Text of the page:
You are now viewing our public site. Back to Dashboard

Neuroimaging and Stimulation for Rehabilitation Part 2: Clinical Application

presented by Michael Borich

Accrediting Body:

Target Audience:

Levels:
Disclosure Statement:

Financial: Dr. Michael Borich receives compensation for the following appointments: Dr. Michael Borich is an assistant professor in the Division of Physical Therapy, Department of Rehabilitation Medicine in the Emory University School of Medicine. He has a secondary appointment in the Wallace H. Coulter Department of Biomedical Engineering, a joint Emory/Georgia Tech department, and also in the Parker H. Petit Institute for Bioengineering and Bioscience at Georgia Tech. Michael Borich receives compensation from MedBridge for this course. There is no financial interest beyond the production of this course.

Non-Financial: Michael Borich has no competing non-financial interests or relationships with regard to the content presented in this course.

Satisfactory completion requirements: All disciplines must complete learning assessments to be awarded credit, no minimum score required unless otherwise specified within the course.

MedBridge is committed to accessibility for all of our subscribers. If you are in need of a disability-related accommodation, please contact support@medbridgeed.com. We will process requests for reasonable accommodation and will provide reasonable accommodations where appropriate, in a prompt and efficient manner.

Accreditation Check:
This course will focus on how advanced brain imaging can inform our understanding of the behavioral manifestations of changes in brain structure and function in neurologic conditions. Using two examples: stroke and concussion, common changes in brain structure and function thought to be associated with cognitive and motor impairments will be described. Finally, how the clinician can exploit the information provided by human brain imaging to improve patient outcomes will be discussed.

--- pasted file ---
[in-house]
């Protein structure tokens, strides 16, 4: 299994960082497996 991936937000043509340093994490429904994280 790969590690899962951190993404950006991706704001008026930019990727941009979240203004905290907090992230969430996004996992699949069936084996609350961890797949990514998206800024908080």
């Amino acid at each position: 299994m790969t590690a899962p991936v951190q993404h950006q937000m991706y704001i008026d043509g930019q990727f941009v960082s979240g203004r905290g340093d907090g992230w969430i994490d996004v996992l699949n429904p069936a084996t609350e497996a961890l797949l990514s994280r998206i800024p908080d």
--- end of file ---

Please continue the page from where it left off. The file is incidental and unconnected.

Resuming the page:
Meet Your Instructor

Michael Borich, DPT, PhD

Dr. Michael Borich is an assistant professor in the Division of Physical Therapy, Department of Rehabilitation Medicine in the Emory University School of Medicine. He has a secondary appointment in the Wallace H. Coulter Department of Biomedical Engineering, a joint Emory/Georgia Tech department, and also in the Parker H. Petit Institute for Bioengineering and Bioscience…

Read full bio

Chapters & Learning Objectives

Download Learning Objectives

1. Using Brain Imaging to Identify Stroke-Related Changes in Structure and Function

It is now known that the brain maintains the capacity to reorganize and recover after stroke. This chapter will summarize the seminal brain imaging findings that have redefined how we conceptualize the processes underlying stroke recovery.

2. Using Brain Imaging to Detect Changes in the Brain After Concussion

This chapter will cover the latest neuroimaging findings that are improving our understanding of how the brain is affected by concussion. Potential imaging biomarkers that are sensitive to post-concussion recovery milestones will be identified.

3. Informing Rehabilitation with Brain Imaging

This chapter will summarize and identify the rehabilitation applications of the content previously covered regarding brain imaging in heath and disease. Specific examples of current and future uses of imaging data to directly inform clinical practice will be highlighted.

More Courses in this Series

Neuroimaging and Stimulation for Rehabilitation Part 1: Brain Imaging

Presented by Michael Borich, DPT, PhD

Neuroimaging and Stimulation for Rehabilitation Part 1: Brain Imaging

Subscribe now, and access clinical education and patient education—anytime, anywhere—with video instruction from recognized industry experts.
This course will highlight our current understanding of how advanced brain imaging methods are changing our understanding of how the brain works in both heath and disease. The course will first provide an introduction into current brain imaging methods used both clinically and in research. Next, the ability to characterize brain structure and function will be discussed. Finally, how these techniques are used to evaluate neuroplastic capacity of the brain will be summarized and the relevance to rehabilitation will be highlighted.

View full course details

Sign up to receive exclusive content from industry leading instructors.

Send us feedback

Email